📝 Feedback


It is the lower jaw bone. It has lower teeth and is the biggest, strongest and lowermost bone of the face.


It is composed of 3 parts: a horizontally-oriented body and 2 vertically oriented rami and is horseshoe shaped bone.


The body of the mandible is U-shaped and it presents:

Two surfaces:

  1. External surface
  2. Internal surface

Two edges:

Superior border of the body is referred to as alveolar process. It bears sockets of lower 16 teeth.

Inferior border or base of the mandible presents a small depression (digastric fossa) on either side near the median plane. It supplies connection to the anterior belly of the digastric.

Features on the External and Internal Surfaces of the Body

The external surface of the body of the mandible presents these features:

  • Symphysis menti (mentum = chin): It’s a dim median ridge on the external outermost layer of the body. It indicates the line of fusion of the 2 halves of the mandible in the age of 2 years. The symphysis menti grows below into a triangular elevation named mental protuberance. It creates the point of chin, the base of that is restricted on every side by the mental tubercle. The inner aspect of symphysis menti possesses 4 tubercles referred to as genial tubercles (mental spines) ordered into 2 pairs: upper and lower. The upper pair gives connection to genioglossus muscles and lower pair to geniohyoid muscles.
  • Mental foramen: It is located below the time between the premolar teeth and gives passage to mental nerve and vessels.
  • Oblique line: It’s the continuance of the anterior border of the ramus. It runs downwards and forwards in the direction of the mental tubercle.
  • Incisive fossa: It’s a shallow depression just below the incisor teeth.
  • The internal surface of the body in every half of the mandible presents these features:
  • Mylohyoid line is a notable oblique ridge that runs obliquely downwards and forwards from behind the third molar tooth (about 1 cm below the alveolar border) to the symphysis menti below the genial tubercles.
  • Mylohyoid groove is located below the posterior end of the mylohyoid line. Mylohyoid nerve and vessels run in this groove.
  • Sublingual fossa is a shallow area above the anterior part of the mylohyoid line and lodges sublingual gland
  • Submandibular fossa is a somewhat hollowed out area below the posterior part of the mylohyoid line and lodges submandibular gland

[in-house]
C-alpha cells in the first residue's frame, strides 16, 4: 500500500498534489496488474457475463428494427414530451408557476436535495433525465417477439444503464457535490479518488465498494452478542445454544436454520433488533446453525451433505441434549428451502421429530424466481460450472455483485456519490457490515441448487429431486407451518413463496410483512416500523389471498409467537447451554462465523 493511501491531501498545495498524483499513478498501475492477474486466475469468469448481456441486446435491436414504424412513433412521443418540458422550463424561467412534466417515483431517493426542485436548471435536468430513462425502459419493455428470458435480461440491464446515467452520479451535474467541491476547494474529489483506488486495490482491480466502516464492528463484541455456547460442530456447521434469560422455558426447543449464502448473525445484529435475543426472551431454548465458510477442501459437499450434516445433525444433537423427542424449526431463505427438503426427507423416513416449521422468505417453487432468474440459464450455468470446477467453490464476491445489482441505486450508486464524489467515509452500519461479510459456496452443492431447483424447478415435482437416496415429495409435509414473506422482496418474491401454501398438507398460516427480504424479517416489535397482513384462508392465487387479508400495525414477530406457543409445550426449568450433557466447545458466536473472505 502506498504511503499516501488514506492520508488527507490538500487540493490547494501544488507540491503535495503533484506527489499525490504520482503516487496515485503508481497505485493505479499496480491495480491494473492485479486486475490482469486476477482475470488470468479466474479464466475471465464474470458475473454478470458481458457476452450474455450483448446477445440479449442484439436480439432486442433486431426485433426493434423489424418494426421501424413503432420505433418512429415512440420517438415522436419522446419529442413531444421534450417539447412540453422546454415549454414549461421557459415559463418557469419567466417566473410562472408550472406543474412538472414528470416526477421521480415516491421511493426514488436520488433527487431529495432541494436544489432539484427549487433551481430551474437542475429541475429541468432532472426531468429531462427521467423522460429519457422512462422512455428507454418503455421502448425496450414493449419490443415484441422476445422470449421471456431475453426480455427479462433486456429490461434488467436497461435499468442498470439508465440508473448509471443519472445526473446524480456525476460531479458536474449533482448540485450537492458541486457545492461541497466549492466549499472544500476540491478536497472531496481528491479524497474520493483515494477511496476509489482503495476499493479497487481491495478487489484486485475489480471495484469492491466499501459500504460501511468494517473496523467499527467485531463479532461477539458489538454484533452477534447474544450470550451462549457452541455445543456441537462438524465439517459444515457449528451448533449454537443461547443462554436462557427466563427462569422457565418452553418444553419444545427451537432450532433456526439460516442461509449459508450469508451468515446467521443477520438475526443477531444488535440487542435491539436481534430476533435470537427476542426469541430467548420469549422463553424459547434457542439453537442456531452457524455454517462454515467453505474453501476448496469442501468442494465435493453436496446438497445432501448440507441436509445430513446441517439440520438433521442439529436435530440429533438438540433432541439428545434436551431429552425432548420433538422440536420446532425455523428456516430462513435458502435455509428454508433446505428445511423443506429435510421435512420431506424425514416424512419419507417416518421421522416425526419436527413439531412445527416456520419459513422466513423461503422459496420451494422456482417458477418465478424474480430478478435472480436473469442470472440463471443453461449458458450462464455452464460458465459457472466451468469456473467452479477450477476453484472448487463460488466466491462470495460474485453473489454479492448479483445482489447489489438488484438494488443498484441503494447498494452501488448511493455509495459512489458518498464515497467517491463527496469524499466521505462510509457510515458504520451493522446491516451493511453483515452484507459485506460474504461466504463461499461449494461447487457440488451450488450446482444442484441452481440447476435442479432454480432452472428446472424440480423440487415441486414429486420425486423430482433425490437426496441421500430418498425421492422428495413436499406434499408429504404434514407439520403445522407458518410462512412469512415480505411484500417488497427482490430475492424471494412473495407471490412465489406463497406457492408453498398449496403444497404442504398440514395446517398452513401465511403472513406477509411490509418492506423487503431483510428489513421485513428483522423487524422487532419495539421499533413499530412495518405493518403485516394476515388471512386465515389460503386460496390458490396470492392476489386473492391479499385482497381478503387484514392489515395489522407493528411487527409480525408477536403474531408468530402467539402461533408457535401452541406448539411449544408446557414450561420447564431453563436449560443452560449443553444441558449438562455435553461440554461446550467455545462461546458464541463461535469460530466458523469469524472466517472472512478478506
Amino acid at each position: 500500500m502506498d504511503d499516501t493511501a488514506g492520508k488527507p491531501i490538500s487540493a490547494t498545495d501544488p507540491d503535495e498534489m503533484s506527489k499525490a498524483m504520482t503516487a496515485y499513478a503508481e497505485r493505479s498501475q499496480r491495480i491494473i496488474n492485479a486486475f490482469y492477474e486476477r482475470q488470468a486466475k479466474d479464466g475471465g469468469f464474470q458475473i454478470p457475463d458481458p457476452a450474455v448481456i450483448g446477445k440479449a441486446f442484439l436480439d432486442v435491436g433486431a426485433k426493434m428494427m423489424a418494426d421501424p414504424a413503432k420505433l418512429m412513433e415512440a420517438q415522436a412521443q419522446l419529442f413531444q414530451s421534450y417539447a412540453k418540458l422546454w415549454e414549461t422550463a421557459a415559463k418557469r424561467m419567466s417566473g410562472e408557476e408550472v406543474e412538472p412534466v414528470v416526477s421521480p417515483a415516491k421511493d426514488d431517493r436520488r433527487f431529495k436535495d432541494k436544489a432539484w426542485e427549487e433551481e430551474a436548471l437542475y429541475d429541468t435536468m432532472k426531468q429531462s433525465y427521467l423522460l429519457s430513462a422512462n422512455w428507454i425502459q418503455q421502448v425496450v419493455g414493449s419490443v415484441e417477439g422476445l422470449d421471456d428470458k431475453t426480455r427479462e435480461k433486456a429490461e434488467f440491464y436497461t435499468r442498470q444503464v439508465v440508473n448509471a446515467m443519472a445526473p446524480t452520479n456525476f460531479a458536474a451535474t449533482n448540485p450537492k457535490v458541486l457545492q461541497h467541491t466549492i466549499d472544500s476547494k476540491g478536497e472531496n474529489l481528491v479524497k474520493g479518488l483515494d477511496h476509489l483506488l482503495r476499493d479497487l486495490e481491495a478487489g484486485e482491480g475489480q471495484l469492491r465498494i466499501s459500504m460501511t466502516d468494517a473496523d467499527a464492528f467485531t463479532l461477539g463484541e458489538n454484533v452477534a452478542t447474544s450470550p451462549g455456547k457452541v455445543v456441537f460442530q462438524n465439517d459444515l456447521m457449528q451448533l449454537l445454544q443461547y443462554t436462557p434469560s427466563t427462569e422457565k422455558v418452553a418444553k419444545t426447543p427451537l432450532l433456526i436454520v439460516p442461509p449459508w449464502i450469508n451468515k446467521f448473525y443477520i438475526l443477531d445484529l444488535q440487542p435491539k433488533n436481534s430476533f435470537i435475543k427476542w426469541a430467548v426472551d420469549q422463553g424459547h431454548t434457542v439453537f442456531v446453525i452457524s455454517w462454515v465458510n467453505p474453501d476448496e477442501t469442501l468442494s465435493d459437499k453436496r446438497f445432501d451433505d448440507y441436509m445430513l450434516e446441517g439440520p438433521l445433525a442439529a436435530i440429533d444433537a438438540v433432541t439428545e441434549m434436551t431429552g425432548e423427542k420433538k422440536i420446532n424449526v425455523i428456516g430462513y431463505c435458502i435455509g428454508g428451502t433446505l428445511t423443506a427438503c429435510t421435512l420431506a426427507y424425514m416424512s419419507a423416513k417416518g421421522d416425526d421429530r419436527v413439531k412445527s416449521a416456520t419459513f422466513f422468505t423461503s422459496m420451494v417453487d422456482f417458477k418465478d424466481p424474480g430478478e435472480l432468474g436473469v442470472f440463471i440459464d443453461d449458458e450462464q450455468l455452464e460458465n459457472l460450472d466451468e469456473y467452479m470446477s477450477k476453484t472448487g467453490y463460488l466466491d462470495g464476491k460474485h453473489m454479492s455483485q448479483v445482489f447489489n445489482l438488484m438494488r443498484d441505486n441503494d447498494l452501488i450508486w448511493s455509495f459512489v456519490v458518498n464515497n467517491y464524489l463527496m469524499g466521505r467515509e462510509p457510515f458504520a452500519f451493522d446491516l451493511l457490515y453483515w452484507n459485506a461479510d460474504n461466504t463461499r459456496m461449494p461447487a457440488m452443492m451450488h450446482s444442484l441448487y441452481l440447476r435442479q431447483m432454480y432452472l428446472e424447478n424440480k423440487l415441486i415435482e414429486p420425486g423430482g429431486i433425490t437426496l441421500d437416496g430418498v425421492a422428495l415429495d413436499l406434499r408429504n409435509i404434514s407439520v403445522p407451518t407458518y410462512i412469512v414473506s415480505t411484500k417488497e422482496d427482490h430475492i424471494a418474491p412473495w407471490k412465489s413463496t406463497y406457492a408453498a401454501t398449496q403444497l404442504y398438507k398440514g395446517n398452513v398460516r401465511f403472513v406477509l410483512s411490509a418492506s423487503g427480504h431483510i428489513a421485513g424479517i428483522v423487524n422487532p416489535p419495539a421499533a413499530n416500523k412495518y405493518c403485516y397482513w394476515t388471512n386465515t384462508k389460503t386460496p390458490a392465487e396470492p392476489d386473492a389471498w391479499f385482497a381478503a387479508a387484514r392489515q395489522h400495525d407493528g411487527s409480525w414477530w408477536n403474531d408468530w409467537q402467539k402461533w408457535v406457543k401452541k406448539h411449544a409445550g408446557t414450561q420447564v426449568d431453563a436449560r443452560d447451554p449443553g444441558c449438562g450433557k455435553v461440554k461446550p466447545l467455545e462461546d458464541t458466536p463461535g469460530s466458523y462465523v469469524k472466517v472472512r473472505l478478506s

Muscles Connected on the Body of the Mandible

The different muscles connected to the body of the mandible are as follows:

  • Buccinator: rises from oblique line below the 3 molar teeth.
  • Mylohyoid: originates from mylohyoid line.
  • Genioglossus: originates from superior genital tubercle.
  • Geniohyoid: originates from inferior genital tubercle.
  • Anterior belly of digastrics: appears from digastric fossa on the base of mandible close to symphysis menti.
  • Platysma: added into the base.
  • Superior constrictor: originates from the area above the posterior end of the mylohyoid line.

Ramus of the Mandible

It’s more or less a quadrilateral vertical plate of bone that projects upwards from the posterior part of the body.


The ramus presents the following features:

Two surfaces, viz.

  1. Lateral surface
  2. Medial surface

Four edges, viz.

  1. Anterior
  2. Superior (it’s notched to create mandibular notch).
  3. Inferior
  4. Posterior

Two processes, viz.

  • Condylar process, a powerful upward projection from posterosuperior part. Its upper end is enlarged to create head. Neck is the constricted part below head and presents a depression on its anterior surface referred to as pterygoid fovea.
  • Coronoid process, a flattened (side to side) triangular projection from anterosuperior part.

Angle of the Mandible

The meeting point between posterior and inferior edges of the ramus of mandible is named the angle of the mandible.

The features on the medial and lateral surfaces of the ramus of the mandible are shown in Figure below.

The lateral surface of ramus is flat and bears a number of oblique ridges generated by masseter muscle.

The medial surface of the ramus presents these features:

Mandibular foramen: It’s found a little above the middle of ramus and leads into mandibular canal which runs downwards and forwards in the body to open on its external surface as mental foramen. It gives passage to the following:
1. Inferior alveolar nerve: a branch of the posterior section of the mandibular nerve.
2. Inferior alveolar artery: a branch from the first part of the maxillary artery.
3. Inferior alveolar vein.

Lingula is a small tongue shaped projection on the anterior margin of the mandibular foramen.

Mylohyoid groove starts just below the mandibular foramen and runs downwards and forwards to get to the body of mandible below the posterior part of mylohyoid line.

Muscles Connected to the Ramus of the Mandible

All the muscles of mastication are connected (added) into the ramus of mandible as under:

  • Masseter is added into the outer outermost layer of the ramus.